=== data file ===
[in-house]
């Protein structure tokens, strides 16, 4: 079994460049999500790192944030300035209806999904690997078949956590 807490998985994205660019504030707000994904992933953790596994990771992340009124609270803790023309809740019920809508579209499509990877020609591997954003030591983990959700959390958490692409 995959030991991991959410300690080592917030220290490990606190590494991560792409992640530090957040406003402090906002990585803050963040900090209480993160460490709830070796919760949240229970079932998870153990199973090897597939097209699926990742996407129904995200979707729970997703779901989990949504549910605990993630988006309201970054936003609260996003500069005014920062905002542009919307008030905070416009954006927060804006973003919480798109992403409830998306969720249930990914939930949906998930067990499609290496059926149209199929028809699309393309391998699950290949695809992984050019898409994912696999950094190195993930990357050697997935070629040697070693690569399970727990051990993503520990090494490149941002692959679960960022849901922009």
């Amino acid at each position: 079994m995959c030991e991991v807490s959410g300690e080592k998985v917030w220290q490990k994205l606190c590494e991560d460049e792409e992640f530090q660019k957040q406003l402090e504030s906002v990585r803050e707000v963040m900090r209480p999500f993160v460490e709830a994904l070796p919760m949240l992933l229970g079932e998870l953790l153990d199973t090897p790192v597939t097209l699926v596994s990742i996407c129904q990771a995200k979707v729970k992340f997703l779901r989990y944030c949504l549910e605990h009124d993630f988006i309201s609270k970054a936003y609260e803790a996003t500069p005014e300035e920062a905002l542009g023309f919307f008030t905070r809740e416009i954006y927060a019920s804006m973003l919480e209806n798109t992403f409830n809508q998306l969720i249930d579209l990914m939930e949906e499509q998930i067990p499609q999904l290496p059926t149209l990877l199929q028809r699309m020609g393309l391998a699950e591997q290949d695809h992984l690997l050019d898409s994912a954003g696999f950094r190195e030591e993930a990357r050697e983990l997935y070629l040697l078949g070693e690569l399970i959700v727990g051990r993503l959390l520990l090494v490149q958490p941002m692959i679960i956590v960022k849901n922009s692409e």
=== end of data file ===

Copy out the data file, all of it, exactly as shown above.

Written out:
[in-house]
């Protein structure tokens, strides 16, 4: 079994460049999500790192944030300035209806999904690997078949956590 807490998985994205660019504030707000994904992933953790596994990771992340009124609270803790023309809740019920809508579209499509990877020609591997954003030591983990959700959390958490692409 995959030991991991959410300690080592917030220290490990606190590494991560792409992640530090957040406003402090906002990585803050963040900090209480993160460490709830070796919760949240229970079932998870153990199973090897597939097209699926990742996407129904995200979707729970997703779901989990949504549910605990993630988006309201970054936003609260996003500069005014920062905002542009919307008030905070416009954006927060804006973003919480798109992403409830998306969720249930990914939930949906998930067990499609290496059926149209199929028809699309393309391998699950290949695809992984050019898409994912696999950094190195993930990357050697997935070629040697070693690569399970727990051990993503520990090494490149941002692959679960960022849901922009």
């Amino acid at each position: 079994m995959c030991e991991v807490s959410g300690e080592k998985v917030w220290q490990k994205l606190c590494e991560d460049e792409e992640f530090q660019k957040q406003l402090e504030s906002v990585r803050e707000v963040m900090r209480p999500f993160v460490e709830a994904l070796p919760m949240l992933l229970g079932e998870l953790l153990d199973t090897p790192v597939t097209l699926v596994s990742i996407c129904q990771a995200k979707v729970k992340f997703l779901r989990y944030c949504l549910e605990h009124d993630f988006i309201s609270k970054a936003y609260e803790a996003t500069p005014e300035e920062a905002l542009g023309f919307f008030t905070r809740e416009i954006y927060a019920s804006m973003l919480e209806n798109t992403f409830n809508q998306l969720i249930d579209l990914m939930e949906e499509q998930i067990p499609q999904l290496p059926t149209l990877l199929q028809r699309m020609g393309l391998a699950e591997q290949d695809h992984l690997l050019d898409s994912a954003g696999f950094r190195e030591e993930a990357r050697e983990l997935y070629l040697l078949g070693e690569l399970i959700v727990g051990r993503l959390l520990l090494v490149q958490p941002m692959i679960i956590v960022k849901n922009s692409e």